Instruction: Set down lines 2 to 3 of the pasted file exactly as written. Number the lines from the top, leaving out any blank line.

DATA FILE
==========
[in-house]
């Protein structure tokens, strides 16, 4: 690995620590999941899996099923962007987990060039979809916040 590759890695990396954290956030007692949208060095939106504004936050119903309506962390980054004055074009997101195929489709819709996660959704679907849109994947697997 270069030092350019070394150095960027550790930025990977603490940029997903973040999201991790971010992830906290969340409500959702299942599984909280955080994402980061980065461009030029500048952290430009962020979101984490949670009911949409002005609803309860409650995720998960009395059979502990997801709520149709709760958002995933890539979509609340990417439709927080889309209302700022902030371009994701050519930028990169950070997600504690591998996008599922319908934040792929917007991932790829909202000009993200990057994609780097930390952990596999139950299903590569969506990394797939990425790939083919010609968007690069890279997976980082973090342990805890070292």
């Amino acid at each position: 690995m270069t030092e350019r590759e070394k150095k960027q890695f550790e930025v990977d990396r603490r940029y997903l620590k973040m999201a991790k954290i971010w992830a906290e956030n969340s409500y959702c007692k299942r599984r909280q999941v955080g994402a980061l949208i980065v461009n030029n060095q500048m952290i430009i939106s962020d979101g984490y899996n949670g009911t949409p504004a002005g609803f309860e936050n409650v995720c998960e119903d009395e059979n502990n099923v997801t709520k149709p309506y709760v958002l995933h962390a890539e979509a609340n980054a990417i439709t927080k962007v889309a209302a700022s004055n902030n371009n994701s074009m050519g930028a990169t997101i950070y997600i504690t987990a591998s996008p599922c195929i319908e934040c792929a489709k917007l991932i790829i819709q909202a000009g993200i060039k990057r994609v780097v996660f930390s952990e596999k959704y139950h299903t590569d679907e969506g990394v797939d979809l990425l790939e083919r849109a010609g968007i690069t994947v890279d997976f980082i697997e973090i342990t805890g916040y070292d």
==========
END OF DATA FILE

């Protein structure tokens, strides 16, 4: 690995620590999941899996099923962007987990060039979809916040 590759890695990396954290956030007692949208060095939106504004936050119903309506962390980054004055074009997101195929489709819709996660959704679907849109994947697997 270069030092350019070394150095960027550790930025990977603490940029997903973040999201991790971010992830906290969340409500959702299942599984909280955080994402980061980065461009030029500048952290430009962020979101984490949670009911949409002005609803309860409650995720998960009395059979502990997801709520149709709760958002995933890539979509609340990417439709927080889309209302700022902030371009994701050519930028990169950070997600504690591998996008599922319908934040792929917007991932790829909202000009993200990057994609780097930390952990596999139950299903590569969506990394797939990425790939083919010609968007690069890279997976980082973090342990805890070292």
């Amino acid at each position: 690995m270069t030092e350019r590759e070394k150095k960027q890695f550790e930025v990977d990396r603490r940029y997903l620590k973040m999201a991790k954290i971010w992830a906290e956030n969340s409500y959702c007692k299942r599984r909280q999941v955080g994402a980061l949208i980065v461009n030029n060095q500048m952290i430009i939106s962020d979101g984490y899996n949670g009911t949409p504004a002005g609803f309860e936050n409650v995720c998960e119903d009395e059979n502990n099923v997801t709520k149709p309506y709760v958002l995933h962390a890539e979509a609340n980054a990417i439709t927080k962007v889309a209302a700022s004055n902030n371009n994701s074009m050519g930028a990169t997101i950070y997600i504690t987990a591998s996008p599922c195929i319908e934040c792929a489709k917007l991932i790829i819709q909202a000009g993200i060039k990057r994609v780097v996660f930390s952990e596999k959704y139950h299903t590569d679907e969506g990394v797939d979809l990425l790939e083919r849109a010609g968007i690069t994947v890279d997976f980082i697997e973090i342990t805890g916040y070292d």